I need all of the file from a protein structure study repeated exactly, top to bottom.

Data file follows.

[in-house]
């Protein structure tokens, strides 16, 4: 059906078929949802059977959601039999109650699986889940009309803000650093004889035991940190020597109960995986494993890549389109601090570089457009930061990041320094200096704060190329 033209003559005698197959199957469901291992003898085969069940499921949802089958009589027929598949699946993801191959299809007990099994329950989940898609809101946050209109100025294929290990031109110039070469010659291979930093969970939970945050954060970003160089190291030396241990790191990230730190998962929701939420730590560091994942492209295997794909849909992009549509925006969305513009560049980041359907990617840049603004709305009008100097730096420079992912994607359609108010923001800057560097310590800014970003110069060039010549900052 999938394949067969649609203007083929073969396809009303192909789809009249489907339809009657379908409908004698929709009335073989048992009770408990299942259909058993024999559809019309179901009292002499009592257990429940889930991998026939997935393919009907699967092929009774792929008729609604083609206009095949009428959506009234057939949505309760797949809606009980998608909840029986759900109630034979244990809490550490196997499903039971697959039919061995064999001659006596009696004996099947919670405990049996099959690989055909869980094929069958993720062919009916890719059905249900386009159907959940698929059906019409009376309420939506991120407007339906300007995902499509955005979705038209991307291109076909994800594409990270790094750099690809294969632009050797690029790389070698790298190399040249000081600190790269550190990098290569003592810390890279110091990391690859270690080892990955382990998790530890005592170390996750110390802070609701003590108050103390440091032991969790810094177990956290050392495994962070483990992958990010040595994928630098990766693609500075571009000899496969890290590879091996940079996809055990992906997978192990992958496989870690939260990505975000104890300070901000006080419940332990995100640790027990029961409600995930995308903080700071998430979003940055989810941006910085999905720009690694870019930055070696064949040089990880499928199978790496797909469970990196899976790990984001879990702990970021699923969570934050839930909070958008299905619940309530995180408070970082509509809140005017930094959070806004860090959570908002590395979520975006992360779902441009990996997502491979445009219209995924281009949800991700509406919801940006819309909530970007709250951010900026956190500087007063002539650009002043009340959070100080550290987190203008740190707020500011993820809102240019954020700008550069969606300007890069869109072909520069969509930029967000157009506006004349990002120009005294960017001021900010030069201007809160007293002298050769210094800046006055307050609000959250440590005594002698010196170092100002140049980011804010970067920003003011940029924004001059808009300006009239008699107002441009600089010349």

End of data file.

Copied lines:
[in-house]
């Protein structure tokens, strides 16, 4: 059906078929949802059977959601039999109650699986889940009309803000650093004889035991940190020597109960995986494993890549389109601090570089457009930061990041320094200096704060190329 033209003559005698197959199957469901291992003898085969069940499921949802089958009589027929598949699946993801191959299809007990099994329950989940898609809101946050209109100025294929290990031109110039070469010659291979930093969970939970945050954060970003160089190291030396241990790191990230730190998962929701939420730590560091994942492209295997794909849909992009549509925006969305513009560049980041359907990617840049603004709305009008100097730096420079992912994607359609108010923001800057560097310590800014970003110069060039010549900052 999938394949067969649609203007083929073969396809009303192909789809009249489907339809009657379908409908004698929709009335073989048992009770408990299942259909058993024999559809019309179901009292002499009592257990429940889930991998026939997935393919009907699967092929009774792929008729609604083609206009095949009428959506009234057939949505309760797949809606009980998608909840029986759900109630034979244990809490550490196997499903039971697959039919061995064999001659006596009696004996099947919670405990049996099959690989055909869980094929069958993720062919009916890719059905249900386009159907959940698929059906019409009376309420939506991120407007339906300007995902499509955005979705038209991307291109076909994800594409990270790094750099690809294969632009050797690029790389070698790298190399040249000081600190790269550190990098290569003592810390890279110091990391690859270690080892990955382990998790530890005592170390996750110390802070609701003590108050103390440091032991969790810094177990956290050392495994962070483990992958990010040595994928630098990766693609500075571009000899496969890290590879091996940079996809055990992906997978192990992958496989870690939260990505975000104890300070901000006080419940332990995100640790027990029961409600995930995308903080700071998430979003940055989810941006910085999905720009690694870019930055070696064949040089990880499928199978790496797909469970990196899976790990984001879990702990970021699923969570934050839930909070958008299905619940309530995180408070970082509509809140005017930094959070806004860090959570908002590395979520975006992360779902441009990996997502491979445009219209995924281009949800991700509406919801940006819309909530970007709250951010900026956190500087007063002539650009002043009340959070100080550290987190203008740190707020500011993820809102240019954020700008550069969606300007890069869109072909520069969509930029967000157009506006004349990002120009005294960017001021900010030069201007809160007293002298050769210094800046006055307050609000959250440590005594002698010196170092100002140049980011804010970067920003003011940029924004001059808009300006009239008699107002441009600089010349």